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Paper
June 1998

Partial Portacaval Shunt for Variceal Hemorrhage: Longitudinal Analysis of Effectiveness

Author Affiliations

From the Surgical Service, Long Beach Veterans Affairs Medical Center, Long Beach, Calif; and the Department of Surgery, University of California, Irvine. Dr Collins is now with the Department of Surgery, Kaiser Permanente Los Angeles Medical Center, Los Angeles, Calif.

Arch Surg. 1998;133(6):590-593. doi:10.1001/archsurg.133.6.590
Abstract

Objective  To determine rates of survival, long-term patency, and recurrent variceal hemorrhage among patients with alcoholic cirrhosis treated by partial portacaval shunt.

Design  Single-institution cohort follow-up study of 72 consecutive patients who underwent small-diameter portacaval H-graft shunt with collateral ablation during a 10-year period (1981 through 1990). Subjects were enrolled and followed up for up to 15 years. Shunt patency was assessed by portography and/or ultrasonography. We performed 7-year Kaplan-Meier analyses of survival (in 65 patients in Child classes A and B), shunt patency, and absence of variceal bleeding.

Setting  Tertiary academic referral center of the US Department of Veterans Affairs.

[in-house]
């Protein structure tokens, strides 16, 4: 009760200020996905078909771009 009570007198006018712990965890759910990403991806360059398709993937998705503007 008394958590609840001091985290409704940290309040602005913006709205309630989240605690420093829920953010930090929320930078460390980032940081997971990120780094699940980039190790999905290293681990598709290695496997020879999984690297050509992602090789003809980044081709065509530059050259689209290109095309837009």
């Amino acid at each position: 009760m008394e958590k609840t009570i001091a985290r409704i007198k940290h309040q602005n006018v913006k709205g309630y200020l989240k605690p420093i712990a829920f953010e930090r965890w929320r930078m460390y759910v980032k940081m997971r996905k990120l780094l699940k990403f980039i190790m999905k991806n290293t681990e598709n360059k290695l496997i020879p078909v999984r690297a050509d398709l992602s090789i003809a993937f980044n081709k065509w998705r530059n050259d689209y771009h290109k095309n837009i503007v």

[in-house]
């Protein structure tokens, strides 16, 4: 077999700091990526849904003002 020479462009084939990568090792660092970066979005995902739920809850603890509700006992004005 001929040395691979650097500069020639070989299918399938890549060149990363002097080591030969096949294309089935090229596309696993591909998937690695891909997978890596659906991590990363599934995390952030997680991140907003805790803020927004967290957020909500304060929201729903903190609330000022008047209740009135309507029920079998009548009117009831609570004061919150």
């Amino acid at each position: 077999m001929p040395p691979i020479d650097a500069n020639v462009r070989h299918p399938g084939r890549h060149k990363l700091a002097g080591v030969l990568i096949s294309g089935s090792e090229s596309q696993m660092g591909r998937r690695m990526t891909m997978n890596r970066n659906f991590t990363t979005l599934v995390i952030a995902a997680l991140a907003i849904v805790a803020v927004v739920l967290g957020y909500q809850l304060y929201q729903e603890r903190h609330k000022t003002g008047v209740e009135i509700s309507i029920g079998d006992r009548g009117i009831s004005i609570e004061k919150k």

Patients  Patients with alcoholic cirrhosis were considered for operation after at least 1 proven episode of variceal hemorrhage. Patients with portal vein thrombosis were excluded; patients in Child class C underwent operation only for compelling indications. Of the 72 who underwent partial shunting, 38 were in Child class A, 27 were in class B, and 7 were in class C.

Interventions  Partial portacaval shunt (6-, 8- or 10-mm polytetrafluoroethylene H-graft with collateral ablation) and serial follow-up.

Main Outcome Measures  Study end points were death, recurrent variceal hemorrhage, and unavailability for follow-up. Other measures included graft patency and nonvariceal rebleeding.

Results  Cumulative probability of 7-year patency for grafts at risk was 95%. The 7-year probability for absence of variceal bleeding in patients at risk was 92%. In 65 patients in Child classes A and B, operative mortality was 7.7% and the cumulative probability of 7-year survival was 54%.

Conclusion  For variceal bleeding associated with alcoholic cirrhosis, the small-diameter polytetrafluoroethylene portacaval H-graft with collateral ablation affords durable patency and protection against variceal rebleeding.

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